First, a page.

385. Robert Southey to Thomas Southey, 1 March 1799
385. Robert Southey to Thomas Southey, 1 March 1799 *
My dear Tom
I go to London on May day, which happens on a Wednesday. if it will be in time, your journals had better be carried to London by me, than sent to Portsmouth where there is a possibility of their being lost. we shall, you see, meet in London. I have the whole month of May to pass there or in its neighbourhood, circumstances will determine whether I shall be with remain the whole of that time in London or pass one fortnight at Cambridge with Lloyd,  to which the wish to be at the College Libraries induces me, but your stay in town will in a great measure regulate mine, or tell me all about this – that is as much as you know about it.
I this day send off two Letters  – two Poems,  to you. a large copy of the latter, uniform with the octavo Joan of Arc  we will keep for you, the gleaning volume,  which you heard me mention & of which I expect to furnish nearly half, will soon go to the press, – that is in about three weeks. & – that you may have all my literary history at once – the eleventh book of Madoc is begun;  I have fixed upon a dramatic subject & just commenced the first scene. this is my reviewing time, & that must be cleared off before any other employment can be pursued with spirit. I have also an octavo volume in hand, which you have heard me speak of, the Analysis of Obscure Epic Poems.  this will be the most disinterested of my labours, as I expect only to sell a small edition, but it will be valuable now, & daily becoming more so, as the books which it will rescue from utter oblivion daily become scarcer. criticisms will be scattered thro it, the compressed narration of each poem will not be uninteresting, there will be many translations, & perhaps sometimes when I see a fine subject massacred I may throw off a passage of my own to show what could have been made of it. this volume is my idle work – I read the necessary books as my leisure reading – & have my paper lying open before me.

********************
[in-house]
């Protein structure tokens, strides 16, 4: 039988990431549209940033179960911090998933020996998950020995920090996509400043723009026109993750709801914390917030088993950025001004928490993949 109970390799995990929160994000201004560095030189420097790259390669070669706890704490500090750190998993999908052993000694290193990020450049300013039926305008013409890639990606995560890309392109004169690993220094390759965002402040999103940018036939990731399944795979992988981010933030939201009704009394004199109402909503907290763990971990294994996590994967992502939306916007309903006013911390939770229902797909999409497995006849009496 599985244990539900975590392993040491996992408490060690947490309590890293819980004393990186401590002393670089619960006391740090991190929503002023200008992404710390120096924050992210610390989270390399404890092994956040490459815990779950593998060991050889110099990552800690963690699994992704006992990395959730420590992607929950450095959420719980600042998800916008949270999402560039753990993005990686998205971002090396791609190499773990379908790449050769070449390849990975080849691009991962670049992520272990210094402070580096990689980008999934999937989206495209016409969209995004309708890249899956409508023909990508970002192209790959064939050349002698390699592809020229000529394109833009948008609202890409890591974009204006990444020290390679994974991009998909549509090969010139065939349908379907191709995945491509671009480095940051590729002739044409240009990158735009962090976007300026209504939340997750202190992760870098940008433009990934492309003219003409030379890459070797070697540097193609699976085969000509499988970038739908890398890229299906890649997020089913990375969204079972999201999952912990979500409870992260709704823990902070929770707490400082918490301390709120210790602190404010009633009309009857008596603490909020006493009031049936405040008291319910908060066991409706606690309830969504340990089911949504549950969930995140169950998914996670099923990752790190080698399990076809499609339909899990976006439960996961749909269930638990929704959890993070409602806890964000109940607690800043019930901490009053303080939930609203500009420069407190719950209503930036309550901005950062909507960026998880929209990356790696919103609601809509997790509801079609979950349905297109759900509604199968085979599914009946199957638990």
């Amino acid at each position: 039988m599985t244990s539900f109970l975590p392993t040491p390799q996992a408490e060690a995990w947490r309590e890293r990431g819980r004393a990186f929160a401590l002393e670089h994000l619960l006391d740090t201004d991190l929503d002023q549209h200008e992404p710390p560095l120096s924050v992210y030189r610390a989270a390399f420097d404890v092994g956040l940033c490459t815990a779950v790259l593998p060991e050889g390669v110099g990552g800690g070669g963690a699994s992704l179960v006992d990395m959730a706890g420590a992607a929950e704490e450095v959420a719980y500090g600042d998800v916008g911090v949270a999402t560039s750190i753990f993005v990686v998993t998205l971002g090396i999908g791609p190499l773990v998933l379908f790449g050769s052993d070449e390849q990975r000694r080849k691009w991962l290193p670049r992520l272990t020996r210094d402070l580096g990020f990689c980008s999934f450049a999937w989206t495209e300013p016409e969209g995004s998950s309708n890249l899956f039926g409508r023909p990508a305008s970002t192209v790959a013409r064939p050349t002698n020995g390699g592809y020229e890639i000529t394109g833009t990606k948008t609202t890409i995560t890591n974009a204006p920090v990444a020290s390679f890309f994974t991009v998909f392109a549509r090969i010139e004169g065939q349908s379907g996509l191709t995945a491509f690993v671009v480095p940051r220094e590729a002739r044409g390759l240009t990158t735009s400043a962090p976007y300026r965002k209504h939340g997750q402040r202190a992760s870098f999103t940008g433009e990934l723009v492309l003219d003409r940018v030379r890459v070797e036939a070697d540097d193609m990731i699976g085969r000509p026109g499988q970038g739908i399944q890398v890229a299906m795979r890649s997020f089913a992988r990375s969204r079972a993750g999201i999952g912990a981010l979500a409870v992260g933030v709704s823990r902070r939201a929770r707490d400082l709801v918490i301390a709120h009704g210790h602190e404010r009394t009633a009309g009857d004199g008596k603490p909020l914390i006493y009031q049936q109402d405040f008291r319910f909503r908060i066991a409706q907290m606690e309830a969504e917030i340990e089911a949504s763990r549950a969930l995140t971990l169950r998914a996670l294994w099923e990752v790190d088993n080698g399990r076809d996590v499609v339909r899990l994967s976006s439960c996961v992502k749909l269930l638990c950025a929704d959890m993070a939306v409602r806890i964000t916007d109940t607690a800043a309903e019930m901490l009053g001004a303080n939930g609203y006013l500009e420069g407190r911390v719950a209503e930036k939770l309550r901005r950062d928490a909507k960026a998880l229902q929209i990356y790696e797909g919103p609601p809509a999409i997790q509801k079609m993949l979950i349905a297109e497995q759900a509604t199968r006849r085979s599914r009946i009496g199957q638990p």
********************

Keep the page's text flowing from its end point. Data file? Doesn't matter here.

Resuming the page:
My mother has is at Bristol, where she has been now a month – because Miss Tyler has quarrelled with her Maid  & will not speak to her, so my mother remains as the medium of conversation! Peggy is laid up with her complaint.
Since the abatement of the cold I have found myself much better. & tho still indisposed complain more of the interruption to all my business by a daily walk to town, than of any thing else.
When we quit this house I go to the sea somewhere, bathing is recommended both to me & Edith, & as my pleasurable sensations as Lloyd would say, are always doubled when I am near the shore. the place which at present seems from what I hear to suit me is Minehead. I am told it is cheap & understand the channel shores in its neighbourhood to be uncommonly wild & beautiful. in that case our way will lie thro Taunton, but I believe my only visit there, should be as may perhaps be the case, sleep there one night, will be to Dr Toulmin  – there I hope to set myself quite up, & do great things in the in that retirement, when Madoc will be off my hands.
Harrys direction is with the Rev. Mr Maurice. Normanstone. Lowestoff. Suffolk.
I have a coloured print which I wish you to see – the Destruction of the Spanish Armada is the subject  – & I never saw any thing equal to it. it was given me & its price [MS torn] three guineas – yet is it strangely cheap – so admirable is the effect of the colouring.
Let me know about your journals.
God bless you –
March 1. 1799
Edith & I are botanizing & looking with some impatience for the primroses.
* Address: To/ Mr Thomas Southey./ H.M.S. Royal George./
Postmark: BRISTOL/ Mar 1 99
MS: British Library, Add MS 30927. ALS; 4p.
 Charles Lloyd had been admitted as a fellow-commoner at Gonville and Caius College, Cambridge, on 31 August 1798. BACK
 The second edition of Southey’s Letters Written During a Short Residence in Spain and Portugal, published in 1799. BACK
 Southey completed a fifteen-book version of Madoc in 1797–1799; however, he revised the poem heavily before its publication in 1805. BACK
 Unidentified; possibly Sally, the sister of Southey’s childhood friend Shadrach Weeks. BACK